At that point in the game, however, you get some plotline options. You can talk to the engineer if you want to, and you can talk to Charleena again if you want to. My question is, "Do you have to?" If I can beat the game without once talking to the engineer, or if I can skip the conversations with Charleena about Jake Hurley, I'm going to do that in order to save about three minutes of time.

I suppose the only way to figure out if the conversations are necessary or not is by trying to beat the game without going through them. Next time I work on this project, I'll do just that when I tackle going through the second/third/fourth train cars. Stay tuned!

Wednesday, February 24, 2010

Sunny, With a Chance of Sun

Today is pretty sunny. Pretty soon, sunny weather is going to start up again in California.

I never really like it when the sunny weather starts here, because I have freckles. So during the first week of sunny, I suffer from constant heat stroke as my freckles come out. Sometimes I get new freckles, but normally, that just means my freckles become more visible.

I'll try to take a before/after picture to show you what I mean.

Anyway, here are the last videos for the second case of Phoenix Wright: Justice for All.

Video #20: The second day of the trial begins, with Morgan Fey taking the witness stand. Morgan gives a solid testimony against Maya.

Video #21: Morgan finishes her testimony, and Ini Miney takes the stand. Ini makes up a story about Maya visiting her shortly after the murder.

Video #22: Phoenix shows that Ini's testimony is a bunch of lies, because it overlooks the fact that Pearl was in the garden at the time of the murder. He then accuses Ini of being the murderer.

Video #23: Phoenix explains how Ini committed the complicated murder. Franziska then pulls the "the witness is not guilty because she has no motive" card, and the trial continues.

Video #24: Ini gives testimony about the car crash that she and her sister were in.

Video #25: Phoenix finds out a shocking twist (!), which gets the murderer to confess. Maya is then found not guilty, and she has a nice reunion with her sister Mia. Yay for happy endings!

Tuesday, February 23, 2010

New Newsletter

Our friends at Her Interactive released a new monthly newsletter today, all about the Nancy Drew books the games are based off of.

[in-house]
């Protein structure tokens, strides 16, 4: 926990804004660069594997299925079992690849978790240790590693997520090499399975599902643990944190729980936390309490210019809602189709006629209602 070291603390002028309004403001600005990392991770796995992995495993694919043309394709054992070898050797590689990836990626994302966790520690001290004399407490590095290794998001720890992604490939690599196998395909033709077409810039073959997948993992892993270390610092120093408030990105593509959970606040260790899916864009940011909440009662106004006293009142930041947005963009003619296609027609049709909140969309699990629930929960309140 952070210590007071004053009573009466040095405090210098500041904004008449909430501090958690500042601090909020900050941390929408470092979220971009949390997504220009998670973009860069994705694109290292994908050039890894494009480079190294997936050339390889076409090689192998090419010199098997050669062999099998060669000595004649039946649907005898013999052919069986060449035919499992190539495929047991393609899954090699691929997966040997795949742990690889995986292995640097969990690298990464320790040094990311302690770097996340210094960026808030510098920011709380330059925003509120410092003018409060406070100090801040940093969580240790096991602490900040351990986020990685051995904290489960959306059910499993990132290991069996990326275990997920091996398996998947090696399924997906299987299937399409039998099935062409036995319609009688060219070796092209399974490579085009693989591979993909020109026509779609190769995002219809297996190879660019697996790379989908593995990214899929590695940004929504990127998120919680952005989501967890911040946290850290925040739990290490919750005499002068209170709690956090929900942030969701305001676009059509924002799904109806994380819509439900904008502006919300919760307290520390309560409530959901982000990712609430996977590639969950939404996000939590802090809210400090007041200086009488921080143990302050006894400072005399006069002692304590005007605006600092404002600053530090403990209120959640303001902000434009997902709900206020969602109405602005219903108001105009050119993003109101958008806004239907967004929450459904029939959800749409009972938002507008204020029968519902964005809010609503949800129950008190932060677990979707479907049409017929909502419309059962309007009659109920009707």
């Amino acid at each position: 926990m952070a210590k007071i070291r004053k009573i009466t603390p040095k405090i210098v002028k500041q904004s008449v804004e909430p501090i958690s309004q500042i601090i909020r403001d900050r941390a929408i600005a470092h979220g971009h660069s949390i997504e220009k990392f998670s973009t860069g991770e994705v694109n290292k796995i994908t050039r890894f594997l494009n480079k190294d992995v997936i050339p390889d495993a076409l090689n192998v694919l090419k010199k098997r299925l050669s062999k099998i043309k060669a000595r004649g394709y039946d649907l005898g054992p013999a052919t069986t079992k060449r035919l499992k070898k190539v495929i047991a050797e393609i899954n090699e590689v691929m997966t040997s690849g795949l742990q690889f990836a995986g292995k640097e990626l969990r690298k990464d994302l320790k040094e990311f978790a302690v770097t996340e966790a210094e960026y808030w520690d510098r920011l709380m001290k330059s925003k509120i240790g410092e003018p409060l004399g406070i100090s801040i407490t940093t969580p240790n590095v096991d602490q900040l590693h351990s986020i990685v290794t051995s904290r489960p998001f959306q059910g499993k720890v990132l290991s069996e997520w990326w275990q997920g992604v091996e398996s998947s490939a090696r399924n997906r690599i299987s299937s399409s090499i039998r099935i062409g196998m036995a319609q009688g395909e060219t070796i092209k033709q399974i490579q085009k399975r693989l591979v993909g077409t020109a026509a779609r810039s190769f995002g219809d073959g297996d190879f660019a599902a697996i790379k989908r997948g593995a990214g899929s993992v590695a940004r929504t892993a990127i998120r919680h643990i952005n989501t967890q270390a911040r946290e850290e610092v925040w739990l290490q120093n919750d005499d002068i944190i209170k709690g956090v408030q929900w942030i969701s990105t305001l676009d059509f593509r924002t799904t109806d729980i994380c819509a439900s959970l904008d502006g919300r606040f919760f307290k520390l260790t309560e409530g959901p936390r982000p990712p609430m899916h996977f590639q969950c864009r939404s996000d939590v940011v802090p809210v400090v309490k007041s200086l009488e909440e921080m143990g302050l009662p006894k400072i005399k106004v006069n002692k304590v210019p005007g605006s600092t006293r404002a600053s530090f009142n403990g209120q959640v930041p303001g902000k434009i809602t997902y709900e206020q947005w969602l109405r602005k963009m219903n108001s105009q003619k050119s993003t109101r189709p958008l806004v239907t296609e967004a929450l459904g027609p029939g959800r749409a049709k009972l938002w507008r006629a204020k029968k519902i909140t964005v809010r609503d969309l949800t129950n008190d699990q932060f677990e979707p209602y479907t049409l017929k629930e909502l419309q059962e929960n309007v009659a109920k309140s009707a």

You see, most (if not all) of the games are based off books. Message in a Haunted Mansion, for example, is directly based off Message in a Haunted Mansion. Secret of the Old Clock is based off Secret of the Old Clock and Mystery at the Lilac Inn.

Adaptation is very interesting process. I took a course on that to get my English minor in playwriting. Over the course of the class, I wrote adaptations of three books, a lecture (that was boring), a poem, another play and two comic strips. And I interviewed my sister for some reason.

Also, this year is the 80th anniversary of Nancy Drew! Boy, is Nancy going to have a fun birthday party this year! I hope I'm invited.

Monday, February 22, 2010

Speedrunning, More Phoenix Wright

I think Phantom of Venice would be a good game to speedrun, except for the mosiac puzzle, which is about seven minutes that you can't skip. Most games in the Nancy Drew series have one or more puzzles like that which frustrate speedrunning.

The best Nancy Drew game to speedrun is probably one of the earlier games, like Nancy Drew: The Final Scene. In the earlier games, you can turn off the voices and the closed captioning. This allows you to skip straight through all phone conversations, because the game doesn't have text to display or sound clips to play.

Then again, I imagine something like Nancy Drew: Last Train to Blue Moon Canyon would be easy to speedrun, because it's a straightforward game, and a lot of the plot is totally optional.

I won't be trying a speedrun soon, because I'm busy with other things, like my Phoenix Wright playthrough. Speaking of which, there are more videos!